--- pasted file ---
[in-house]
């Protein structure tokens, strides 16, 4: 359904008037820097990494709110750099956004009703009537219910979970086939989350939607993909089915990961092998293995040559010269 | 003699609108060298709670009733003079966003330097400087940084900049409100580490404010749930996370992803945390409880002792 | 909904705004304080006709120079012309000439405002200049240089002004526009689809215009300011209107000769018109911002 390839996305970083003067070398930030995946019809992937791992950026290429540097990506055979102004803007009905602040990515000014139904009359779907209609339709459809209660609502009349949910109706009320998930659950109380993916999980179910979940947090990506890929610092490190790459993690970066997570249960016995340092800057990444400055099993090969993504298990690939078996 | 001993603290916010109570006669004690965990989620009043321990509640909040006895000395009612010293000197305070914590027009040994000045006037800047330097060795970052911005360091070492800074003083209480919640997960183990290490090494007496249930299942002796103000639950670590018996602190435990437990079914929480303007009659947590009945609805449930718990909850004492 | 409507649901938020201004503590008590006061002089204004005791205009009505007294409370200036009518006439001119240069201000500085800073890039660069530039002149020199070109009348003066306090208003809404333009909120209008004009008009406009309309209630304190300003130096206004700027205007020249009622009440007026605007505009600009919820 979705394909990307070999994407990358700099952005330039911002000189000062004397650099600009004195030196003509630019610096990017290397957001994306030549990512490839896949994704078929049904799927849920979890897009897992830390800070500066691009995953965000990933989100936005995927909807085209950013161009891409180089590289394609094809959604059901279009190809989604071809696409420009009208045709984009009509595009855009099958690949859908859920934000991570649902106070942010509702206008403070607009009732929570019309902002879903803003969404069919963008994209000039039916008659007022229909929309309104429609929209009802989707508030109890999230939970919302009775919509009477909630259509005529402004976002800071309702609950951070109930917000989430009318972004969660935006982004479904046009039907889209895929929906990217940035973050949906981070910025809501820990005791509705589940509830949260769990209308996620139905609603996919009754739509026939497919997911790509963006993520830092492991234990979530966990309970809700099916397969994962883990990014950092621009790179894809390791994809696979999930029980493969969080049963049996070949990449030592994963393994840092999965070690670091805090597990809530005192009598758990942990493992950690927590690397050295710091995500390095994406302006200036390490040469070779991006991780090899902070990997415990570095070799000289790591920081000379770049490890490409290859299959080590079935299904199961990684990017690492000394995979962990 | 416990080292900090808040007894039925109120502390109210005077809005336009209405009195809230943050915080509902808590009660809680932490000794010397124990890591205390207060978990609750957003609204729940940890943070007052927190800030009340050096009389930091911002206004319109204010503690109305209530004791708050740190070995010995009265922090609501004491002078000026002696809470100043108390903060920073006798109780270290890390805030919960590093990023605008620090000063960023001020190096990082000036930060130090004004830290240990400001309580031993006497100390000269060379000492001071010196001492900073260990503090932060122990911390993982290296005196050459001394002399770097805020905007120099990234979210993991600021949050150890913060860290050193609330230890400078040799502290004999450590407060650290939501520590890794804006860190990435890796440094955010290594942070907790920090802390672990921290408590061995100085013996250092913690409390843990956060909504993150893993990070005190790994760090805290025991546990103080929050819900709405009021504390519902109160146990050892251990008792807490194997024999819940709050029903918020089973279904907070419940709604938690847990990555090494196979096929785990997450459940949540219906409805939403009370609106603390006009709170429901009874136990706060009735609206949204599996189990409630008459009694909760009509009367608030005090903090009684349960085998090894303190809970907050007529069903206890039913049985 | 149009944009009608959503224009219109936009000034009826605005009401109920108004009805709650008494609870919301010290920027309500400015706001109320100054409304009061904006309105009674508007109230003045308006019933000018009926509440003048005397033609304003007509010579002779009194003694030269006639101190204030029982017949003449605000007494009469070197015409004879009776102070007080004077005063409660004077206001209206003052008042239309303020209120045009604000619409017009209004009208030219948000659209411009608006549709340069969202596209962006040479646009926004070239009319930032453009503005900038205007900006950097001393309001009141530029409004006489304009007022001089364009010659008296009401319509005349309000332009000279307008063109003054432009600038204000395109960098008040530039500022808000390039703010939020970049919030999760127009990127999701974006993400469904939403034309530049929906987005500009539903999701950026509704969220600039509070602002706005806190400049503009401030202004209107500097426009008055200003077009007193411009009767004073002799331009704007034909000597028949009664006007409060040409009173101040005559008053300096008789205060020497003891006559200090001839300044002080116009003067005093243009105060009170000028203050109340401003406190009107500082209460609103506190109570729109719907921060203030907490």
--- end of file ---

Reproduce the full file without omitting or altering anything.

[in-house]
């Protein structure tokens, strides 16, 4: 359904008037820097990494709110750099956004009703009537219910979970086939989350939607993909089915990961092998293995040559010269 | 003699609108060298709670009733003079966003330097400087940084900049409100580490404010749930996370992803945390409880002792 | 909904705004304080006709120079012309000439405002200049240089002004526009689809215009300011209107000769018109911002 390839996305970083003067070398930030995946019809992937791992950026290429540097990506055979102004803007009905602040990515000014139904009359779907209609339709459809209660609502009349949910109706009320998930659950109380993916999980179910979940947090990506890929610092490190790459993690970066997570249960016995340092800057990444400055099993090969993504298990690939078996 | 001993603290916010109570006669004690965990989620009043321990509640909040006895000395009612010293000197305070914590027009040994000045006037800047330097060795970052911005360091070492800074003083209480919640997960183990290490090494007496249930299942002796103000639950670590018996602190435990437990079914929480303007009659947590009945609805449930718990909850004492 | 409507649901938020201004503590008590006061002089204004005791205009009505007294409370200036009518006439001119240069201000500085800073890039660069530039002149020199070109009348003066306090208003809404333009909120209008004009008009406009309309209630304190300003130096206004700027205007020249009622009440007026605007505009600009919820 979705394909990307070999994407990358700099952005330039911002000189000062004397650099600009004195030196003509630019610096990017290397957001994306030549990512490839896949994704078929049904799927849920979890897009897992830390800070500066691009995953965000990933989100936005995927909807085209950013161009891409180089590289394609094809959604059901279009190809989604071809696409420009009208045709984009009509595009855009099958690949859908859920934000991570649902106070942010509702206008403070607009009732929570019309902002879903803003969404069919963008994209000039039916008659007022229909929309309104429609929209009802989707508030109890999230939970919302009775919509009477909630259509005529402004976002800071309702609950951070109930917000989430009318972004969660935006982004479904046009039907889209895929929906990217940035973050949906981070910025809501820990005791509705589940509830949260769990209308996620139905609603996919009754739509026939497919997911790509963006993520830092492991234990979530966990309970809700099916397969994962883990990014950092621009790179894809390791994809696979999930029980493969969080049963049996070949990449030592994963393994840092999965070690670091805090597990809530005192009598758990942990493992950690927590690397050295710091995500390095994406302006200036390490040469070779991006991780090899902070990997415990570095070799000289790591920081000379770049490890490409290859299959080590079935299904199961990684990017690492000394995979962990 | 416990080292900090808040007894039925109120502390109210005077809005336009209405009195809230943050915080509902808590009660809680932490000794010397124990890591205390207060978990609750957003609204729940940890943070007052927190800030009340050096009389930091911002206004319109204010503690109305209530004791708050740190070995010995009265922090609501004491002078000026002696809470100043108390903060920073006798109780270290890390805030919960590093990023605008620090000063960023001020190096990082000036930060130090004004830290240990400001309580031993006497100390000269060379000492001071010196001492900073260990503090932060122990911390993982290296005196050459001394002399770097805020905007120099990234979210993991600021949050150890913060860290050193609330230890400078040799502290004999450590407060650290939501520590890794804006860190990435890796440094955010290594942070907790920090802390672990921290408590061995100085013996250092913690409390843990956060909504993150893993990070005190790994760090805290025991546990103080929050819900709405009021504390519902109160146990050892251990008792807490194997024999819940709050029903918020089973279904907070419940709604938690847990990555090494196979096929785990997450459940949540219906409805939403009370609106603390006009709170429901009874136990706060009735609206949204599996189990409630008459009694909760009509009367608030005090903090009684349960085998090894303190809970907050007529069903206890039913049985 | 149009944009009608959503224009219109936009000034009826605005009401109920108004009805709650008494609870919301010290920027309500400015706001109320100054409304009061904006309105009674508007109230003045308006019933000018009926509440003048005397033609304003007509010579002779009194003694030269006639101190204030029982017949003449605000007494009469070197015409004879009776102070007080004077005063409660004077206001209206003052008042239309303020209120045009604000619409017009209004009208030219948000659209411009608006549709340069969202596209962006040479646009926004070239009319930032453009503005900038205007900006950097001393309001009141530029409004006489304009007022001089364009010659008296009401319509005349309000332009000279307008063109003054432009600038204000395109960098008040530039500022808000390039703010939020970049919030999760127009990127999701974006993400469904939403034309530049929906987005500009539903999701950026509704969220600039509070602002706005806190400049503009401030202004209107500097426009008055200003077009007193411009009767004073002799331009704007034909000597028949009664006007409060040409009173101040005559008053300096008789205060020497003891006559200090001839300044002080116009003067005093243009105060009170000028203050109340401003406190009107500082209460609103506190109570729109719907921060203030907490």